When Amanda fills out the application for the reality show Food Wars, she knows she has a winning situation for their show. She lives in a small town in Kansas that has two chicken restaurants. The hook? These two chicken restaurants were started by two sisters three generations ago.
If you think these restaurants would be friendly with each other, you’d be mistaken. They carry a generations-old feud against each other.
In fact, Amanda, daughter of the owner of Mimi’s, married Frank, son of the owner of Frankie’s. It was kind of like Romeo and Juliet, right? While, one might this that this would unite the families, instead, it pushed them further apart. Amanda was kicked out the door of Mimi’s restaurant and never allowed to enter the restaurant again.
Even after Amanda’s husband dies, Amanda still remains at Frankie’s, not allowed to call Mimi’s restaurant her home.
Food Wars says yes to Amanda’s letter. They want to come and film a competition against the restaurants. When they do, Amanda’s sister Mae, agrees to come home and help Mimi’s in the competition. She’s at a loose end professionally, and she thinks the social media and television exposure might help her career.
When the two sisters see each other, old resentments bubble up and threaten to spill out on camera for all the world to see.
I noticed . . .
I noticed how much the sisters needed to talk to each other about their feelings. They had all these feelings and resentments toward each other (especially Amanda toward Mae), and they could have worked for healing. Instead, the evil Food Wars host attempts to use these resentments for television drama.
I noticed that chicken is so embedded in Amanda’s soul that even her artwork is focused on chickens. Her chickens are their own little people and characters. That’s such an adorable touch!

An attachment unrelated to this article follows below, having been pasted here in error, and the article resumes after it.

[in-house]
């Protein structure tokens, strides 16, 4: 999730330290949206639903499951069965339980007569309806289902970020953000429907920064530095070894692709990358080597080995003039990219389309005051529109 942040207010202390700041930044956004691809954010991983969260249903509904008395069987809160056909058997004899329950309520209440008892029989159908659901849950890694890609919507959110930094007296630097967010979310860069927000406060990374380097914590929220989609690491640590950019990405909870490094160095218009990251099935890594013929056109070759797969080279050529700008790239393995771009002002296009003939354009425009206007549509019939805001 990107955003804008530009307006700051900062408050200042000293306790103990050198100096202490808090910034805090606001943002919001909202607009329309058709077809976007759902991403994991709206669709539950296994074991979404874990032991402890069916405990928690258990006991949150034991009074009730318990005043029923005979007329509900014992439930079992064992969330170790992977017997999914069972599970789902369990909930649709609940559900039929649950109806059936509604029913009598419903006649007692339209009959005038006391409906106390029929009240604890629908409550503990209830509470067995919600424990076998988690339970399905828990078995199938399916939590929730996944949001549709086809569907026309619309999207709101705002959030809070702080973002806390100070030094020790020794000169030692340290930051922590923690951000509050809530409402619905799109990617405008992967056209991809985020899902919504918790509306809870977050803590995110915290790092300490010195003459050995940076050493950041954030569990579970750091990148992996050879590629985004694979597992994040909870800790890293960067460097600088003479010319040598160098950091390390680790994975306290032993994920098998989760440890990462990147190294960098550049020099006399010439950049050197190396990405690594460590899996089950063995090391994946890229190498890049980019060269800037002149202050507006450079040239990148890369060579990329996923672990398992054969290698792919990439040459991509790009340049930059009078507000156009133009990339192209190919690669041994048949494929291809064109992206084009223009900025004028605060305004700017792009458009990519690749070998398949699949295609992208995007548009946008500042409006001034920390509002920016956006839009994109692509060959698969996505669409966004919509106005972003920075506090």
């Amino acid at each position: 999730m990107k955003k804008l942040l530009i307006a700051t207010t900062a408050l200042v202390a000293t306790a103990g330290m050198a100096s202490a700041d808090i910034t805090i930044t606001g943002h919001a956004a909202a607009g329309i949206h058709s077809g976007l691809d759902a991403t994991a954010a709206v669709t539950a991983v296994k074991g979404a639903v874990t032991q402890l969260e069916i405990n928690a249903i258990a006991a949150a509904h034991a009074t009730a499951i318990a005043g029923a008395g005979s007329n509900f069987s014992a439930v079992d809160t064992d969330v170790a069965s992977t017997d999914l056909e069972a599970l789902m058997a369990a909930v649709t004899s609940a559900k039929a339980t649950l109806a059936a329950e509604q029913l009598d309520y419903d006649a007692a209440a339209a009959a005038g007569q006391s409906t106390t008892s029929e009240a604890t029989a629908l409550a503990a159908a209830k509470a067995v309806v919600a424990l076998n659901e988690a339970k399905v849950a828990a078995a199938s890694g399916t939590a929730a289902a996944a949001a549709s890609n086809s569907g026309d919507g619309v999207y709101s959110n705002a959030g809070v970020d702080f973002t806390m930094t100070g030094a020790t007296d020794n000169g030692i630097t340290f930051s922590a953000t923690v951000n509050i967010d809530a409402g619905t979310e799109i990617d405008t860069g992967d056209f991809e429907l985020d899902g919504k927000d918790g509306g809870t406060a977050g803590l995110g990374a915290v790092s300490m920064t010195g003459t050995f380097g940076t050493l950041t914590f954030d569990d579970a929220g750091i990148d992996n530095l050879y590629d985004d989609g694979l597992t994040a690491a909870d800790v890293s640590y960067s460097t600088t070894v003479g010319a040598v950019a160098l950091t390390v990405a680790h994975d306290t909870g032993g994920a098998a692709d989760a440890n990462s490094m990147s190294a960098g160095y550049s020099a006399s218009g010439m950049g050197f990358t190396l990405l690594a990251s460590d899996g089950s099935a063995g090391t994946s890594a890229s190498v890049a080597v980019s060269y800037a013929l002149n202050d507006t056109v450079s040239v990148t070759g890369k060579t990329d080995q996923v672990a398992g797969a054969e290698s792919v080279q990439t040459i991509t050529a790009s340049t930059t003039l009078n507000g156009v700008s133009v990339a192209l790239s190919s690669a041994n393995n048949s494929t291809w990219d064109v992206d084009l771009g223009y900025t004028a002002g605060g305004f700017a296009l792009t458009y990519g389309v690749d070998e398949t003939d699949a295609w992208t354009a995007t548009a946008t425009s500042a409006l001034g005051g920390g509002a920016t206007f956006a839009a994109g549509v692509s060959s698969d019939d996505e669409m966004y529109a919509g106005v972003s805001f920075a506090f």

I wondered . . .
I wondered what food competition show Dell’Antonia was inspired by. I have a few that I love, and wondered if she’s a fellow viewer.
I also wondered if Barbara would be able to maintain the changes that were forced on her life by the events of the show. She seems quite resistant to change, and I have difficulty thinking that the changes that she’s made might be long-lasting.
It reminded me of . . .
The first thing I was reminded of was The Almost Sisters. These sisters are carrying misconceptions and resentments about each other, and they really need to sit down and have a conversation. That reminds me of Mae and Amanda.
Another sister drama I was reminded of was Long Bright River. Just like Amanda and Mae, the sisters in this novel take two very different life paths. Luckily, Amanda and Mae’s life paths are not quite as divergent as the sisters in this book!
I was also reminded of The Star-Crossed Sisters of Tuscany. If ever there was a toxic sister relationship, this book had one. This was serious violation of the sisterly bond, and it had life-changing and bitter effects.
One excellent quote . . .
There were several quotes that I really liked in this book, but one of my favorites reminded me of the book Practicing the Present. This quote explains why Mae prefers not to dwell on the past or live in regret.
She had decided a long time ago that there was no point regretting something you’ve already done. Choices only move in one direction.
As the book develops, readers learn that Mae doesn’t always live according to this principle, and she has plenty of regrets (or almost regrets). However, I think her stated philosophy makes a pretty good one for living by.